We’ve had some great posts this week about using comments to market your blog.
Thanks to BizSugar.com members Ana Hoffman, Ryan Biddulph and Ivan Walsh for the great contributions.
Though one link drew a bit of controversy, it’s a fact that commenting on blogs was one of the earliest forms of Web 2.0 marketing and today commenting remains important in a wide range of social media from larger more general platforms like Facebook and Twitter to more niche social media sites like BizSugar.com.
Here are some thoughts from the BizSugar team about what constitutes best practices when commenting in any social media community. We hope you find it helpful:
People comment on BizSugar and on many other social media platforms for a variety of reasons. They may be simply responding to something they’ve read, adding to resources shared by others, trying to forge a connection with another blogger or member of their social community or, yes, marketing their own blog or social media site to others in the hopes they will connect. Whatever the reason, it’s important to avoid the appearance of being just an opportunist exploiting the community for your own selfish ends. Stay away mindless praise or short generic posts that add nothing to the conversation and, for God’s sake, never leave your Website homepage scrawled in someone else’s comment section asking them to have a look. Be genuine in your interest in the community and work hard to use your comments for the purpose of building up, adding value and enhancing real communication and the exchange of ideas.
And we mean this in two different ways. First, be courteous to other members not simply hijacking their posts or links as an opportunity to spout off about your ideas or attract attention to you. Certainly, NEVER use a comment on someone else’s blog, Facebook fan page, etc. as free advertising space for your product, service, blog or career. Second, be thoughtful in your response to a blog post, link or comment from another blogger. Speak intelligently, become part of the conversation by leaving comments that show your understanding of the other person’s point of view. (Yes, this means you SHOULD HAVE READ THEIR POST before commenting.)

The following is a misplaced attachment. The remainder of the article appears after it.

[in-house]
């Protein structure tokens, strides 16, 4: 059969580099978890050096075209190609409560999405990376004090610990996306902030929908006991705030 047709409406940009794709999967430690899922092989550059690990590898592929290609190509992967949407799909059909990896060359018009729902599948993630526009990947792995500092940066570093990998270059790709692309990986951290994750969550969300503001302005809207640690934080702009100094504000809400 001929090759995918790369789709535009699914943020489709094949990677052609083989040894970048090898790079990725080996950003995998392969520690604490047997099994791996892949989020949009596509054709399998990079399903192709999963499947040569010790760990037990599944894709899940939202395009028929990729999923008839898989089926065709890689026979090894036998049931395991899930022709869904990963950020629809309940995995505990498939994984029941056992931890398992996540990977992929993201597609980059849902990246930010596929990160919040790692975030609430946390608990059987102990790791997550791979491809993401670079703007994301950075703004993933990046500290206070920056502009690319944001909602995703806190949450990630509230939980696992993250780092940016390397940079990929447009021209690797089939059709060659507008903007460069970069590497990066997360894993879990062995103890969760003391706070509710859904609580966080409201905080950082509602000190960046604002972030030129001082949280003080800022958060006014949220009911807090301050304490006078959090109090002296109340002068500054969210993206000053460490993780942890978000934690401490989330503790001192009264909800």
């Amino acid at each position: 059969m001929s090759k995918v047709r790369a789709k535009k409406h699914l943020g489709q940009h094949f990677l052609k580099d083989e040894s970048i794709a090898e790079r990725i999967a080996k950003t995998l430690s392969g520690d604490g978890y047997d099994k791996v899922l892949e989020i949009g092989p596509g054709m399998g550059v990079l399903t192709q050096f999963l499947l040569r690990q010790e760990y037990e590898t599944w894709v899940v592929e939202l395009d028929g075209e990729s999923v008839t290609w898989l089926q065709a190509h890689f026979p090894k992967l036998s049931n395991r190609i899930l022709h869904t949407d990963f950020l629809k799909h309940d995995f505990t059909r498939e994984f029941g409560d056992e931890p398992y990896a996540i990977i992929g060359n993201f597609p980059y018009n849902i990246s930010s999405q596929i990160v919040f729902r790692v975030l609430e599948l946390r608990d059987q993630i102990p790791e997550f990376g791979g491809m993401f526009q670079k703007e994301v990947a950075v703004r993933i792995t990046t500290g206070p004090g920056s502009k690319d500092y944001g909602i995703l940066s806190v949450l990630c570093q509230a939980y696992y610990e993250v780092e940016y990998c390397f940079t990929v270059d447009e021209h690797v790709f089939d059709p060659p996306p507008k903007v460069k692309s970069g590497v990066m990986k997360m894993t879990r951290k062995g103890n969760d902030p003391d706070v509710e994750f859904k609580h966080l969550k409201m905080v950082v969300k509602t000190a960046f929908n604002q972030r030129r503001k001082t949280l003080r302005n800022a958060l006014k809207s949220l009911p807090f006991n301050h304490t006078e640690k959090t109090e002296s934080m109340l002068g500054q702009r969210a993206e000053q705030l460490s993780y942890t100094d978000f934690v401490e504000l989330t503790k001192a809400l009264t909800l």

This is not a high school book report. Simply summarizing another person’s point or observation without adding some thoughts and value of your own is a one way ticket to an invisible post or, worse yet, a way to convince others you’re committed to doing the absolute bare minimum in order to insert yourself into the comment stream and gain some free publicity for your business, blog or link. The strategy is likely to have the opposite effect. Instead, why not try to add something new. Here’s a tip. Try to leave comments that start conversations by adding more information, asking a question, taking a stand (politely, of course 🙂 ), responding to another commenter’s observations, etc.
Never, never, never leave comments that abuse, insult or belittle other members of the community or that make wild, unfounded claims about members, groups of members or the community at large. Think about what you might say to members or fellow bloggers if you were standing in the same room together. If you’ve written something in anger, whether you believe it to be justified or not, take a moment and read what you’ve said before hitting the send button. Being honest is great but not at the expense of your reputation. Also remember, your comment will be seen by everyone not just your intended target. Diplomacy is the best route in social media even when strongly disagreeing with another member. Don’t forget that you too will be judged by the comments you leave. What does the comment you’ve written say about you?
No one’s perfect when it comes to leaving comments and we’re all prone to leaving messages we later groan upon reading. Think of this part of your social media efforts as a work in progress. We’ll see you in the commenting section. Leave us a good one! 🙂
6 thoughts on “Using Comments In Social Media”
Great post Shawn, If you consider this post along with those mentioned you take with you a serious level of knowledge when networking online. Thanks for sharing, Niall
I agree, this is an excellent post. I think the same rules apply online as they do in person – you wouldn’t walk into someone’s house or business, ignore the conversation, and shout all about yourself. Irritating that so many people are happy to do the equivalent online.
Nice article, currently revamped our blog, but some additional work is required before it is ready. Certainly agree with all of the above, comments are great, allows people to give you feedback and interact..
Whether is it Facebook, Bebo, MySpace or LinkedIn, socialnetworks are here to stay and businesses must adapt to interacing with their customers in a social environment.